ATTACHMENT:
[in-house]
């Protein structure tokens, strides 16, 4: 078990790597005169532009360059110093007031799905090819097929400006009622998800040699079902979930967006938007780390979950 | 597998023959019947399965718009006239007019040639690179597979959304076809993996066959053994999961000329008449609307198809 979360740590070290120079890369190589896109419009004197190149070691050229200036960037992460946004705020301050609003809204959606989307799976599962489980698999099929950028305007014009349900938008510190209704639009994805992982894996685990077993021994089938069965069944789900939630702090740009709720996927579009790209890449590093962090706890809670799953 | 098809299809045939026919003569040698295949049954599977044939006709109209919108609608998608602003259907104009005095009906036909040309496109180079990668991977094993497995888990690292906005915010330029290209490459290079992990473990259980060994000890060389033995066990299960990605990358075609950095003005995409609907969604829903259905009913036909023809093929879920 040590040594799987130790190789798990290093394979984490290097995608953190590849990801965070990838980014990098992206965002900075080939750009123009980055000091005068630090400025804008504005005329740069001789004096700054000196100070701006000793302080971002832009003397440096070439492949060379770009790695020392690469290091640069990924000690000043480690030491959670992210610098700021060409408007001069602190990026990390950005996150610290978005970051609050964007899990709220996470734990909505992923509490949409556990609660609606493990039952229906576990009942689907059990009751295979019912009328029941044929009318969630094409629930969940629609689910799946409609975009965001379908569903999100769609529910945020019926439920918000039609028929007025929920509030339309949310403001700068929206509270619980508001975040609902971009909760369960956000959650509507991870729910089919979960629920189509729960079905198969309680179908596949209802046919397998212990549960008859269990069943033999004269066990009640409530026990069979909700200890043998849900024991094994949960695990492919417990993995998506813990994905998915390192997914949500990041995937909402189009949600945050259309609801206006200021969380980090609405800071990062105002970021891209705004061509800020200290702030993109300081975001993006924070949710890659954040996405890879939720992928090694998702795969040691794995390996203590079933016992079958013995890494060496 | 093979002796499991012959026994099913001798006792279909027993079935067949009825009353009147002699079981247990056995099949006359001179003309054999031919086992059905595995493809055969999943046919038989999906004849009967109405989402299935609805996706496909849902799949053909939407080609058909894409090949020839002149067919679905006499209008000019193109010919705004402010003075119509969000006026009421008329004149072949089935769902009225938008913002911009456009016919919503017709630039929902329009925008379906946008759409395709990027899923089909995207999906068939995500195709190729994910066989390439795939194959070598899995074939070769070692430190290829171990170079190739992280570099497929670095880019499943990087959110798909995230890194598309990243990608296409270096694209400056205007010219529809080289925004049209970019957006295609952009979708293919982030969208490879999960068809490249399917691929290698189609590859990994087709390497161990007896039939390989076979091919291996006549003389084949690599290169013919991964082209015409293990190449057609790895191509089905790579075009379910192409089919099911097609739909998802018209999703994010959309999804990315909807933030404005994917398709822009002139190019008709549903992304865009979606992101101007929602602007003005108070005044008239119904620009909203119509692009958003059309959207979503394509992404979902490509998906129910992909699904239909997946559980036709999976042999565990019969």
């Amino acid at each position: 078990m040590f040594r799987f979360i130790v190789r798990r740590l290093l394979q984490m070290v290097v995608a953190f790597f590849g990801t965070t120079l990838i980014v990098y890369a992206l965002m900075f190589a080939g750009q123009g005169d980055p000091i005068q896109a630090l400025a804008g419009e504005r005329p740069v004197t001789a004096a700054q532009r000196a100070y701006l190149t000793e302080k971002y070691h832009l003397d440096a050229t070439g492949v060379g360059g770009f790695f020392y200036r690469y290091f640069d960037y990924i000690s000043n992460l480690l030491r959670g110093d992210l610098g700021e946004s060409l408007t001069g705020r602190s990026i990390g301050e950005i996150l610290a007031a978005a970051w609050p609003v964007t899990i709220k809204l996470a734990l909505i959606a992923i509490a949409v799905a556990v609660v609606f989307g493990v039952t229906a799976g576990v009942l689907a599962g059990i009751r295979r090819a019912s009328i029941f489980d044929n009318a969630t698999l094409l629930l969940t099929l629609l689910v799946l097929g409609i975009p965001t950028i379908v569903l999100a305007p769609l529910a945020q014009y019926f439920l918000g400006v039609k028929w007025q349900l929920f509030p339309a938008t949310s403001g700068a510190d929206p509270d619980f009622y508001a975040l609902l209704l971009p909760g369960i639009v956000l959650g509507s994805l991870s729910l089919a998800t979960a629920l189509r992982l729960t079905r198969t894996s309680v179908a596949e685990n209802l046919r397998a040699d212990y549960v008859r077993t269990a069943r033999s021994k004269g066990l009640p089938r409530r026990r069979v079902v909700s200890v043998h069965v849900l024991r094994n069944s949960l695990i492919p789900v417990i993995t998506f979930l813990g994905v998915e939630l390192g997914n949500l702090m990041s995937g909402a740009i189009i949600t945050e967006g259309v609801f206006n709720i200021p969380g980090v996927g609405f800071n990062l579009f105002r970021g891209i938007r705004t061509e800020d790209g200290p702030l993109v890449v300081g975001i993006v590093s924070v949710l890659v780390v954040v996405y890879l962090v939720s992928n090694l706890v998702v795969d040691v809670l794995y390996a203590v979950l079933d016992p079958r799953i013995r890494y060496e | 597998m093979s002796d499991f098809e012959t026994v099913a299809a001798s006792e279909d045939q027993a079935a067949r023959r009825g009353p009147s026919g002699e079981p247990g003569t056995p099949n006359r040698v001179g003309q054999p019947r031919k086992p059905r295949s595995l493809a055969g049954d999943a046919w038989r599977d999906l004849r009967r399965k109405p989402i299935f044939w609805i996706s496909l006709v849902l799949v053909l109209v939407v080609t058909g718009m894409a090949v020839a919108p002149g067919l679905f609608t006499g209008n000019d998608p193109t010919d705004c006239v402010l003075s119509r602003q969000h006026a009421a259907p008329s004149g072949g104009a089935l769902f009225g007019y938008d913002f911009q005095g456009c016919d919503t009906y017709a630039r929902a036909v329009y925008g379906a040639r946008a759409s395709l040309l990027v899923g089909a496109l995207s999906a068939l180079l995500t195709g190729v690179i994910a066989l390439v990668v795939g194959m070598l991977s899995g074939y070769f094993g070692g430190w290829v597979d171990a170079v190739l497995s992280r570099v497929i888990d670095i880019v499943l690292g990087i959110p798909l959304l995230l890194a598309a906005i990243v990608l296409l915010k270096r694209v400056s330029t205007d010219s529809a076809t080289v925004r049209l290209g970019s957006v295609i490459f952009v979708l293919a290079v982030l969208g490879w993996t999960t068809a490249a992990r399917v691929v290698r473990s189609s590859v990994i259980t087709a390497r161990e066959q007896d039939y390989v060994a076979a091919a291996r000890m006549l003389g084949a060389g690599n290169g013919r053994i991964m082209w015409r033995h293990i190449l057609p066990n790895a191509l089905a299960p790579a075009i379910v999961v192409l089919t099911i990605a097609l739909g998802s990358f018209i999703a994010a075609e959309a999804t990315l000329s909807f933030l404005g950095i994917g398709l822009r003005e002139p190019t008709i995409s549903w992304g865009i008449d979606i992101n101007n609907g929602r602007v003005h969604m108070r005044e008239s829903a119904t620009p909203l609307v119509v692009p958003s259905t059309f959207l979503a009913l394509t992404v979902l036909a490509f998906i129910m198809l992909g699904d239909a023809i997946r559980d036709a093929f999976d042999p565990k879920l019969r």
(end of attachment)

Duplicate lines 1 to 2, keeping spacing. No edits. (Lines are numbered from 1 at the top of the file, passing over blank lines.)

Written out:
[in-house]
């Protein structure tokens, strides 16, 4: 078990790597005169532009360059110093007031799905090819097929400006009622998800040699079902979930967006938007780390979950 | 597998023959019947399965718009006239007019040639690179597979959304076809993996066959053994999961000329008449609307198809 979360740590070290120079890369190589896109419009004197190149070691050229200036960037992460946004705020301050609003809204959606989307799976599962489980698999099929950028305007014009349900938008510190209704639009994805992982894996685990077993021994089938069965069944789900939630702090740009709720996927579009790209890449590093962090706890809670799953 | 098809299809045939026919003569040698295949049954599977044939006709109209919108609608998608602003259907104009005095009906036909040309496109180079990668991977094993497995888990690292906005915010330029290209490459290079992990473990259980060994000890060389033995066990299960990605990358075609950095003005995409609907969604829903259905009913036909023809093929879920 040590040594799987130790190789798990290093394979984490290097995608953190590849990801965070990838980014990098992206965002900075080939750009123009980055000091005068630090400025804008504005005329740069001789004096700054000196100070701006000793302080971002832009003397440096070439492949060379770009790695020392690469290091640069990924000690000043480690030491959670992210610098700021060409408007001069602190990026990390950005996150610290978005970051609050964007899990709220996470734990909505992923509490949409556990609660609606493990039952229906576990009942689907059990009751295979019912009328029941044929009318969630094409629930969940629609689910799946409609975009965001379908569903999100769609529910945020019926439920918000039609028929007025929920509030339309949310403001700068929206509270619980508001975040609902971009909760369960956000959650509507991870729910089919979960629920189509729960079905198969309680179908596949209802046919397998212990549960008859269990069943033999004269066990009640409530026990069979909700200890043998849900024991094994949960695990492919417990993995998506813990994905998915390192997914949500990041995937909402189009949600945050259309609801206006200021969380980090609405800071990062105002970021891209705004061509800020200290702030993109300081975001993006924070949710890659954040996405890879939720992928090694998702795969040691794995390996203590079933016992079958013995890494060496 | 093979002796499991012959026994099913001798006792279909027993079935067949009825009353009147002699079981247990056995099949006359001179003309054999031919086992059905595995493809055969999943046919038989999906004849009967109405989402299935609805996706496909849902799949053909939407080609058909894409090949020839002149067919679905006499209008000019193109010919705004402010003075119509969000006026009421008329004149072949089935769902009225938008913002911009456009016919919503017709630039929902329009925008379906946008759409395709990027899923089909995207999906068939995500195709190729994910066989390439795939194959070598899995074939070769070692430190290829171990170079190739992280570099497929670095880019499943990087959110798909995230890194598309990243990608296409270096694209400056205007010219529809080289925004049209970019957006295609952009979708293919982030969208490879999960068809490249399917691929290698189609590859990994087709390497161990007896039939390989076979091919291996006549003389084949690599290169013919991964082209015409293990190449057609790895191509089905790579075009379910192409089919099911097609739909998802018209999703994010959309999804990315909807933030404005994917398709822009002139190019008709549903992304865009979606992101101007929602602007003005108070005044008239119904620009909203119509692009958003059309959207979503394509992404979902490509998906129910992909699904239909997946559980036709999976042999565990019969």